Association analysis between arterial oxygen partial pressure (PaO2), dynamic compliance (Cdyn) and peak inspiratory pressure (PIP) with the log10 average intensity (Avg_log10_I) and the log10 sum of intensity values (Σ_log10_I) obtained for each lung section from the mass-spectrometry imaging (MSI) analysis. PaO2, Cdyn and PIP values correspond to the area under the curve (AUC) for each surfactant-treated animal

PaO2_AUC and Cdyn_AUC showed a strong, positive association with the Avg_log10_I and Σ_log10_I of SP-B analog. PIP_AUC also showed a strong correlation with SP-B analog but with the opposite trend. In the case of SP-C analog, a slight association between PaO2_AUC, Cdyn_AUC, and PIP_AUC with Σ_log10_I persisted, while the relation between the physiological parameters and Avg_log10_I was not apparent.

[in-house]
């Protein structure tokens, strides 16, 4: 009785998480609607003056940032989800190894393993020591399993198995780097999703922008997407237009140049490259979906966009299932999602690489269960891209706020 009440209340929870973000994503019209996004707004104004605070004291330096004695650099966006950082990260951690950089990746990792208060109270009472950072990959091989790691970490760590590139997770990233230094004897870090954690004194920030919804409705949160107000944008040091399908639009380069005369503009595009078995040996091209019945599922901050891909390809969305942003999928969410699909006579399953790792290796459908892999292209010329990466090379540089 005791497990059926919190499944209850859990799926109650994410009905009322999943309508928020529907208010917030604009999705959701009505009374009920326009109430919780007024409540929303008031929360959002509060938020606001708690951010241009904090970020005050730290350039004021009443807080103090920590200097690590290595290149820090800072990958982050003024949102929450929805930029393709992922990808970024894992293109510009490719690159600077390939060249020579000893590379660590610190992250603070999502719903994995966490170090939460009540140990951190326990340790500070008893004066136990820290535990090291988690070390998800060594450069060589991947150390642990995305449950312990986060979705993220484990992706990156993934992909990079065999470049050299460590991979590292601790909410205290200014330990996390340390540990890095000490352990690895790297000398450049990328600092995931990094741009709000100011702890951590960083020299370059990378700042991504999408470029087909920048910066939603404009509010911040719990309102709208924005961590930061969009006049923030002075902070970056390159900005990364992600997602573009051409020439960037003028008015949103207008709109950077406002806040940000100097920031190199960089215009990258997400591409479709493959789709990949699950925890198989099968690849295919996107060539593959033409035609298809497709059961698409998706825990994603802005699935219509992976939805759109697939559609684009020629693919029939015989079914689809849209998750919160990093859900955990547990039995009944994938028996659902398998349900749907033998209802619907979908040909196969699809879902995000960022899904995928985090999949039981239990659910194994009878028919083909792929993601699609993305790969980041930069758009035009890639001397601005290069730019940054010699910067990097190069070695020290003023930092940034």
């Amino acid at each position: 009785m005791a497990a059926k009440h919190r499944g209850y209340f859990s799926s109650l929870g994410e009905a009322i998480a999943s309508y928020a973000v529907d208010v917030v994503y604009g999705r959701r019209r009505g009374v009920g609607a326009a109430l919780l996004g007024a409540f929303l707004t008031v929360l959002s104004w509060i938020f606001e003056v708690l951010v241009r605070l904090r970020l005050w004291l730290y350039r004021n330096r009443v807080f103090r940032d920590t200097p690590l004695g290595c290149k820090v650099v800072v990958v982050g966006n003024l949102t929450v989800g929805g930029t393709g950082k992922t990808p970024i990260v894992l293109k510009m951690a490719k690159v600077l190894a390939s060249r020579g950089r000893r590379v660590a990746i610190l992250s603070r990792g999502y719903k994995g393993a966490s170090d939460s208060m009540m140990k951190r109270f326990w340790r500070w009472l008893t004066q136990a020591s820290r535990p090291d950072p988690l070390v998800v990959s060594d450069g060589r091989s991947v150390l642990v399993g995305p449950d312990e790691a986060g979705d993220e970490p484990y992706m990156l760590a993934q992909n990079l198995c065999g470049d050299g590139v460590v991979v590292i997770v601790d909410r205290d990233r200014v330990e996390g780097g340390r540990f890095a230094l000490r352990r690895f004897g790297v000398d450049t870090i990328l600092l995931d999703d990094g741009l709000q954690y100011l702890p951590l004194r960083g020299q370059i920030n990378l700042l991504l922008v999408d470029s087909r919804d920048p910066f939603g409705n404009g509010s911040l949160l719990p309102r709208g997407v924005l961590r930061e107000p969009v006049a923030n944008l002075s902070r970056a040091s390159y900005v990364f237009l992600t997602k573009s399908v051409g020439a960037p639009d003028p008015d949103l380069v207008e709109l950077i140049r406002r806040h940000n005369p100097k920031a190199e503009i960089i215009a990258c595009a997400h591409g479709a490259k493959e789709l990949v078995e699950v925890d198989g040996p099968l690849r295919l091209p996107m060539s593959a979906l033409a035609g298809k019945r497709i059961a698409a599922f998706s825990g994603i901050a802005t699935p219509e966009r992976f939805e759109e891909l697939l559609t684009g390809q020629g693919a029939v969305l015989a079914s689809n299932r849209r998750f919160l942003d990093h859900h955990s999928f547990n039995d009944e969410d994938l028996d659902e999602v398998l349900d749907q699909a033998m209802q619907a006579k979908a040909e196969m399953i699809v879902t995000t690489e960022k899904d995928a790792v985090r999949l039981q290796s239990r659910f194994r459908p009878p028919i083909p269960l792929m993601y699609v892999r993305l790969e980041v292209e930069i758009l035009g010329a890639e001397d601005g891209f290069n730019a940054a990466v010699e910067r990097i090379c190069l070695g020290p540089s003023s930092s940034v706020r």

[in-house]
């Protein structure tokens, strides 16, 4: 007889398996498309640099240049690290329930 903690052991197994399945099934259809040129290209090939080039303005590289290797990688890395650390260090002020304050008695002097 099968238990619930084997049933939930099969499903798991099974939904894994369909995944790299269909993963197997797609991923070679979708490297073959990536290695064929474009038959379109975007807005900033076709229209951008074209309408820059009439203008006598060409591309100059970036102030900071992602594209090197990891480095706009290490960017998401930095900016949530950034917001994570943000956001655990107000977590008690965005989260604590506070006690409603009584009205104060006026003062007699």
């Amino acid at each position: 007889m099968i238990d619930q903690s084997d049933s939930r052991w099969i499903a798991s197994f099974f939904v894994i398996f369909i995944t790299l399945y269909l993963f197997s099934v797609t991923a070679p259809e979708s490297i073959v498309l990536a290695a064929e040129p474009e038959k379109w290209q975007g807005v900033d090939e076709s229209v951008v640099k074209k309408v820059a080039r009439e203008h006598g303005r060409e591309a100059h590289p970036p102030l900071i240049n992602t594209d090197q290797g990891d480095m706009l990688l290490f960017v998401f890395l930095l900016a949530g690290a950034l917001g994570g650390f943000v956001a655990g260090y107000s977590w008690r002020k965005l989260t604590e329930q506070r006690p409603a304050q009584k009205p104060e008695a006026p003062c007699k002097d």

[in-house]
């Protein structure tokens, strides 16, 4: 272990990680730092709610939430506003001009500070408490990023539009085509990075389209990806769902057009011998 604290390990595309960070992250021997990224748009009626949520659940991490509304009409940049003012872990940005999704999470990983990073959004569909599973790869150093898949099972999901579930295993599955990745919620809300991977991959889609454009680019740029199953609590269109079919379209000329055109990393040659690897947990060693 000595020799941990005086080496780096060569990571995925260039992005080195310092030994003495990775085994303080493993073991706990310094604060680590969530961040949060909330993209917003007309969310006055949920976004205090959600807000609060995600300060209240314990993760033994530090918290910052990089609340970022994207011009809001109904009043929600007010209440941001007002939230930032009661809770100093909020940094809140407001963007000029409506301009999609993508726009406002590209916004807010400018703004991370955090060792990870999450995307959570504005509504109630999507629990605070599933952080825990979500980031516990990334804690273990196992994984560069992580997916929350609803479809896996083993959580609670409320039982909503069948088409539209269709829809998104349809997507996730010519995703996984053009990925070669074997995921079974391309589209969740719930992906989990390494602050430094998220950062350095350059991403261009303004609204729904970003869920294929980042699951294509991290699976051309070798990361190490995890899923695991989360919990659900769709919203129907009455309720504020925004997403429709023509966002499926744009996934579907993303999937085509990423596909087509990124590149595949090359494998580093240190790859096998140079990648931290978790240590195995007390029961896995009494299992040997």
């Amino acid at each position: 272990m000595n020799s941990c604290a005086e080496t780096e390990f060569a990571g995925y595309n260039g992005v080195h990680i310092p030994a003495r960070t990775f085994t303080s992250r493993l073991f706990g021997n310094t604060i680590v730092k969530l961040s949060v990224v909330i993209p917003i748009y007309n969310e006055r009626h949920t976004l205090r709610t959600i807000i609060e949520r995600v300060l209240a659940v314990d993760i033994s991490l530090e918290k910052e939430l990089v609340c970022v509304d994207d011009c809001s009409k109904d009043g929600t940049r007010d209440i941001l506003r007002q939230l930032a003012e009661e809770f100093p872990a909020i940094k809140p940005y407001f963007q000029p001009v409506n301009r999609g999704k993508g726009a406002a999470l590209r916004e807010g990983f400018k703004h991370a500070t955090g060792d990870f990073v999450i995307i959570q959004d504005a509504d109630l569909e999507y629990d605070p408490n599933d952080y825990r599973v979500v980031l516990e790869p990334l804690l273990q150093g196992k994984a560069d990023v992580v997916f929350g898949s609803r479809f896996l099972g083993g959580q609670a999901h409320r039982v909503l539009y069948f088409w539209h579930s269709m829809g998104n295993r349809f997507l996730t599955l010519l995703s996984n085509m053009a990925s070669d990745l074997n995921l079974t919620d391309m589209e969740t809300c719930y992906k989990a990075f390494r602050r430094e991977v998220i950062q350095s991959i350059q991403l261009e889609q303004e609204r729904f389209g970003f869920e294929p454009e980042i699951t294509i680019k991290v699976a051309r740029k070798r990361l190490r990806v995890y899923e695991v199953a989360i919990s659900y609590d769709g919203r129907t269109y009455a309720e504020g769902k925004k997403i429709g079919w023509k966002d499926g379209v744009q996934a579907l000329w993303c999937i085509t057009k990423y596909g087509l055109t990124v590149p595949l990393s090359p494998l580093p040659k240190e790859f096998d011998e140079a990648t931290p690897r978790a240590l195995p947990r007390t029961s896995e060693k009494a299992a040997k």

In this work, we applied MSI as a label-free technique to investigate the pulmonary distribution of exogenous surfactant administered to preterm lambs with RDS. By employing MSI, we were able not only to spatially resolve the location of SP-C analog and SP-B analog peptides in peripheral lung sections but also to quantify the SP-C analog concentration at spatial intervals of 350 μm. Interestingly enough, the sum of the signal intensity detected in the lower right lung for both peptides, and in particular for SP-B analog, correlated well with the pulmonary physiological parameters primarily affected by surfactant treatment, suggesting a link between the peripheral pulmonary distribution of CHF5633 and the therapeutic outcomes of surfactant-deficient lambs.